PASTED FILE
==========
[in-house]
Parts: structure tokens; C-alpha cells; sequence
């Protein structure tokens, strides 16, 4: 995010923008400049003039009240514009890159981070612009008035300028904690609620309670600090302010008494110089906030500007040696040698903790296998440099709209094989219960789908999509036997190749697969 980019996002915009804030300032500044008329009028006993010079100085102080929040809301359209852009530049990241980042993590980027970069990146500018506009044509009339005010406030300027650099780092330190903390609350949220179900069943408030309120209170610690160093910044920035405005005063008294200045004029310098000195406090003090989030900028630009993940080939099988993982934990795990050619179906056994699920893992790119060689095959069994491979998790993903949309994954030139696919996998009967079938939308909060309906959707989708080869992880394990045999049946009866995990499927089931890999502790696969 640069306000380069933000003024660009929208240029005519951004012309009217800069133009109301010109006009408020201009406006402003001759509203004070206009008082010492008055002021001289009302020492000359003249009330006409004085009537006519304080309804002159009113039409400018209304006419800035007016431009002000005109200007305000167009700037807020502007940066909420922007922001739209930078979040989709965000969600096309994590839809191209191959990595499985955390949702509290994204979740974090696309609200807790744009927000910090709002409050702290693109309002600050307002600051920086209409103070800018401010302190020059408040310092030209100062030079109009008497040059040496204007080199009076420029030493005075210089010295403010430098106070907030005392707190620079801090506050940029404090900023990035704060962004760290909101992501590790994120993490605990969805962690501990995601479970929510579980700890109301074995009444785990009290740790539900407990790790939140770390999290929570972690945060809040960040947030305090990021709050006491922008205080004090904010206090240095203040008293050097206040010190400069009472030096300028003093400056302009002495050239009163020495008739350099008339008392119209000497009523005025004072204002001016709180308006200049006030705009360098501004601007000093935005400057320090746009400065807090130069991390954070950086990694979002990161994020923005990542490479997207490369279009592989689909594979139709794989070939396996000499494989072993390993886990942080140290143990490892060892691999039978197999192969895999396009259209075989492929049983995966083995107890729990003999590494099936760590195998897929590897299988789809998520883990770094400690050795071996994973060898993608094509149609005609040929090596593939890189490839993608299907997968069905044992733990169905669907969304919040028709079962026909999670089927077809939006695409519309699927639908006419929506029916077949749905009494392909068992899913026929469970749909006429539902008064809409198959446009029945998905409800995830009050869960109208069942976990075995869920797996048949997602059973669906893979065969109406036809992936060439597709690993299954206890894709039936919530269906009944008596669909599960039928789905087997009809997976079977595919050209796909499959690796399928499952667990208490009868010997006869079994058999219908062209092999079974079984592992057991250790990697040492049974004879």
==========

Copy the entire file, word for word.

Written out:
[in-house]
Parts: structure tokens; C-alpha cells; sequence
């Protein structure tokens, strides 16, 4: 995010923008400049003039009240514009890159981070612009008035300028904690609620309670600090302010008494110089906030500007040696040698903790296998440099709209094989219960789908999509036997190749697969 980019996002915009804030300032500044008329009028006993010079100085102080929040809301359209852009530049990241980042993590980027970069990146500018506009044509009339005010406030300027650099780092330190903390609350949220179900069943408030309120209170610690160093910044920035405005005063008294200045004029310098000195406090003090989030900028630009993940080939099988993982934990795990050619179906056994699920893992790119060689095959069994491979998790993903949309994954030139696919996998009967079938939308909060309906959707989708080869992880394990045999049946009866995990499927089931890999502790696969 640069306000380069933000003024660009929208240029005519951004012309009217800069133009109301010109006009408020201009406006402003001759509203004070206009008082010492008055002021001289009302020492000359003249009330006409004085009537006519304080309804002159009113039409400018209304006419800035007016431009002000005109200007305000167009700037807020502007940066909420922007922001739209930078979040989709965000969600096309994590839809191209191959990595499985955390949702509290994204979740974090696309609200807790744009927000910090709002409050702290693109309002600050307002600051920086209409103070800018401010302190020059408040310092030209100062030079109009008497040059040496204007080199009076420029030493005075210089010295403010430098106070907030005392707190620079801090506050940029404090900023990035704060962004760290909101992501590790994120993490605990969805962690501990995601479970929510579980700890109301074995009444785990009290740790539900407990790790939140770390999290929570972690945060809040960040947030305090990021709050006491922008205080004090904010206090240095203040008293050097206040010190400069009472030096300028003093400056302009002495050239009163020495008739350099008339008392119209000497009523005025004072204002001016709180308006200049006030705009360098501004601007000093935005400057320090746009400065807090130069991390954070950086990694979002990161994020923005990542490479997207490369279009592989689909594979139709794989070939396996000499494989072993390993886990942080140290143990490892060892691999039978197999192969895999396009259209075989492929049983995966083995107890729990003999590494099936760590195998897929590897299988789809998520883990770094400690050795071996994973060898993608094509149609005609040929090596593939890189490839993608299907997968069905044992733990169905669907969304919040028709079962026909999670089927077809939006695409519309699927639908006419929506029916077949749905009494392909068992899913026929469970749909006429539902008064809409198959446009029945998905409800995830009050869960109208069942976990075995869920797996048949997602059973669906893979065969109406036809992936060439597709690993299954206890894709039936919530269906009944008596669909599960039928789905087997009809997976079977595919050209796909499959690796399928499952667990208490009868010997006869079994058999219908062209092999079974079984592992057991250790990697040492049974004879």